The idea that professional historians are all writing about the past in order to shore up their own position as salaried university employees, or that universities are simply institutions designed to maintain the existing power structures of society, and treat anyone who questions historical orthodoxy as a heretic, must strike anyone who has taught in a university history department as grotesque. The main emphasis of most history teaching in universities has long been on encouraging students to question orthodoxies, including those of their teachers. It should not be necessary to point out that universities in practice are spaces where many varieties of thought flourish, including of course postmodernism in its many guises. Some of the forms in which postmodernist theory expresses itself are potentially useful to historians: its insistence on taking culture and ideas seriously, for instance, its emphasis on the historians' need to acknowledge their own subjectivity, its encouragement of a return to literary style after two decades or more of domination by social-science jargon, above all, perhaps, its demand that historians interrogate their own methods. But at its most extreme and reductionist, it is narcissistic, inflating the importance of the historians and demeaning the dead who are the subject of our investigations. It is self-contradictory. And it is a challenge to which it is time historians issued a reasoned response.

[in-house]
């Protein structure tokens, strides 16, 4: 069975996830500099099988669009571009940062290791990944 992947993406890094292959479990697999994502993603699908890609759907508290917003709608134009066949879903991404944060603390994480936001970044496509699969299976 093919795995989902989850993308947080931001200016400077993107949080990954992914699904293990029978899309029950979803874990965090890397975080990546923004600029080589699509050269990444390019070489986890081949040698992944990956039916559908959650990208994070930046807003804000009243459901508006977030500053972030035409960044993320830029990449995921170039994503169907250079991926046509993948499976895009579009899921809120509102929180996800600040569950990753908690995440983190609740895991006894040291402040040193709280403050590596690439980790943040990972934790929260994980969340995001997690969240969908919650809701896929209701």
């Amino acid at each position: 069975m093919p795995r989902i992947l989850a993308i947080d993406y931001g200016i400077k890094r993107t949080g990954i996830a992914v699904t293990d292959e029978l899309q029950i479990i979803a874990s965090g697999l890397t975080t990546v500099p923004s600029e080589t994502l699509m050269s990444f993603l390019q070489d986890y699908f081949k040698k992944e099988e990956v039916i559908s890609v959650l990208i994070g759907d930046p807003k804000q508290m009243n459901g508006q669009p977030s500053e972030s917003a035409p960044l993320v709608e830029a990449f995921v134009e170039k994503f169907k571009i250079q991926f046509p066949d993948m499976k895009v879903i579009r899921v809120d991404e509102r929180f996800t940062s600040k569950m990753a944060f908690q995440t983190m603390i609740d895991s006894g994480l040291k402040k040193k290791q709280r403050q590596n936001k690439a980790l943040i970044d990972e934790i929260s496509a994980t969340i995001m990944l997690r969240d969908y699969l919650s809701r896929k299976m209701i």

Richard J. Evans is professor-elect of modern history at Cambridge University. In Defence of History is published by Granta Books, September 23, Pounds 15.99.
A Time to Kill, page 20